Galilei, Galileo Dialogue Concerning the Two Chief World Systems &endash; Ptolemaic and Copernican [1629], trans. Stillman Drake (Berkeley: University of California Press, 1962).

Galilei, Galileo Dialogues Concerning Two New Sciences [1638], tr. Henry Crew and Alfonso de Salvio, reprint Dover, 1954.

Gamow, George Mr. Tompkins in Paperback (Cambridge University Press, 1964). Collects a series of stories, started in the late 1930s: a bank clerk enters worlds of altered quantum constants by falling asleep at lectures on physics.

Guillet de Monthoux Pierre Action and Existence: Anarchism for Business Administration (Chichester: John Wiley and Sons, 1983). See the dialogue with the skeptic on pp. 220-227, and the fictional preface and epilogue.

Hicks, Diana, and Jonathan Potter ‘Sociology of Scientific Knowledge: A Reflexive Citation Analysis or Scientific Disciplines and Disciplining Science’. Social Studies of Science (forthcoming).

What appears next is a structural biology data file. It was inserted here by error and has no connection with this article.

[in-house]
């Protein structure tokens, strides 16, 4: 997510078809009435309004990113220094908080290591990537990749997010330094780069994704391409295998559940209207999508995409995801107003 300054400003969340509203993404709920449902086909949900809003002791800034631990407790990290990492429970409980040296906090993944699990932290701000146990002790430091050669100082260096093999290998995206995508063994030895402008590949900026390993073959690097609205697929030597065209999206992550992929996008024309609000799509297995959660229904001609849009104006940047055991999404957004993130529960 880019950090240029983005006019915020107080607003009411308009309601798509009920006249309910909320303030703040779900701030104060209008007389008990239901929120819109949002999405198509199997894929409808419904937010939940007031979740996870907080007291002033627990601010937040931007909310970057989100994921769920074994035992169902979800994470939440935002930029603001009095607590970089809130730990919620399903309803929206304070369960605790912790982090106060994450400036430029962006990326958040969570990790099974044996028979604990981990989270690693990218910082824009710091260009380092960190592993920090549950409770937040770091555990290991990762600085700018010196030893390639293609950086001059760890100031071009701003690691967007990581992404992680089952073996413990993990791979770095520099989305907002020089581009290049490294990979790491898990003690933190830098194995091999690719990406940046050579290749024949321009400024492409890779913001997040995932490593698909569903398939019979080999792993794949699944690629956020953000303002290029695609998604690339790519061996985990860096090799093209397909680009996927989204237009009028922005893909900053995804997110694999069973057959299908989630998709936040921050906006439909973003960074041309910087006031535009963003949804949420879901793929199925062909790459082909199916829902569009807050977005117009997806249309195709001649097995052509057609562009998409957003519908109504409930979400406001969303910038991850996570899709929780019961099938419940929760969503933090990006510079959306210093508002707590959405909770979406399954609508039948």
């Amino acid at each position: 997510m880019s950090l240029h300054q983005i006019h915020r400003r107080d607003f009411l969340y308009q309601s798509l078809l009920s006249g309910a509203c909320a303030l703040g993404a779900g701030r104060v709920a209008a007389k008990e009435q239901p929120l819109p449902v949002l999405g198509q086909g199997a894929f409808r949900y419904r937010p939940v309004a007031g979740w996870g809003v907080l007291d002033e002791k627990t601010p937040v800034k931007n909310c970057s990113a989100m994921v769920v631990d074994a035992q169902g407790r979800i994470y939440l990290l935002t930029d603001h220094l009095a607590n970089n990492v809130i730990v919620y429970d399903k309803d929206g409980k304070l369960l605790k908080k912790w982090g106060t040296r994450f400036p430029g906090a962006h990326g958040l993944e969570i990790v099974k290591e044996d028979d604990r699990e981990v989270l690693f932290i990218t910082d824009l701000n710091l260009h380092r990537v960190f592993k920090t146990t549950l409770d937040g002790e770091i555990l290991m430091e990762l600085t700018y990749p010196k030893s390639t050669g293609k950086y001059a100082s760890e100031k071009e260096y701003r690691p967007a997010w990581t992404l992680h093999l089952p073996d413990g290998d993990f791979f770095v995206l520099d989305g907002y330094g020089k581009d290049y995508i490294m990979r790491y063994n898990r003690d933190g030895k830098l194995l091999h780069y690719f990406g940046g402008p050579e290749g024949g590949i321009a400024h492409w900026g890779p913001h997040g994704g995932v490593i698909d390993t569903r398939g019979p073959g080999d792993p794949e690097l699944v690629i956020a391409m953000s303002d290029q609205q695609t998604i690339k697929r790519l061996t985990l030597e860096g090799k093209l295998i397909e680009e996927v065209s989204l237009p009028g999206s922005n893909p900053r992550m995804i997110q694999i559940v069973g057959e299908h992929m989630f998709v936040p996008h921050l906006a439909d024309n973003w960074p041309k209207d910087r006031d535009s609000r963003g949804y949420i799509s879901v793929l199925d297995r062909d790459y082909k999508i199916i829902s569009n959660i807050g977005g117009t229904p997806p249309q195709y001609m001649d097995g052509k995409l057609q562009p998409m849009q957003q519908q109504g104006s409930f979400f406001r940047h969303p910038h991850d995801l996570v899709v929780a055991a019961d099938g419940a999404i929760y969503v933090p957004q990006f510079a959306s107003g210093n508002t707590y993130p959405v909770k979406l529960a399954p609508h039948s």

Higgins, Roger ‘A Dialogue on the Navajo Classifier, Diné Bizaad Náníl’iih/’ Navajo Language Review, 1 (1974), pp. 95-119; 121-153.

Hobbes, Thomas ‘Dialogus Physicus’ [1661], trans. Simon Schaffer. In Steven Shapin and Simon Schaffer Leviathan and the Air-Pump: Hobbes, Boyle, and the Experimental Life (Princeton University Press, 1985), pp, 345-392.

Hofstader, Douglas ‘A Coffeehouse Conversation on the Turing Test to Determine if a Machine Can Think’ Scientific American, 244 (May, 1981) pp. 15-25. Three students from biology, computing, and philosophy debate the Turing test.

Jauch, Josef Maria Are Quanta Real?: A Galilean Dialogue (Bloomington, IN: Indiana University Press, 1973; reprint 1989).

Joyce, Jeremiah Scientific Dialogues: Intended for the Instruction and Entertainment of Young People [1807], reprint London: Scott and Webster, n. d.

Kingsley, Charles Madam How and Lady Why, or First Lessons in Earth Lorefor Children (1869], reprint London: Macmillan.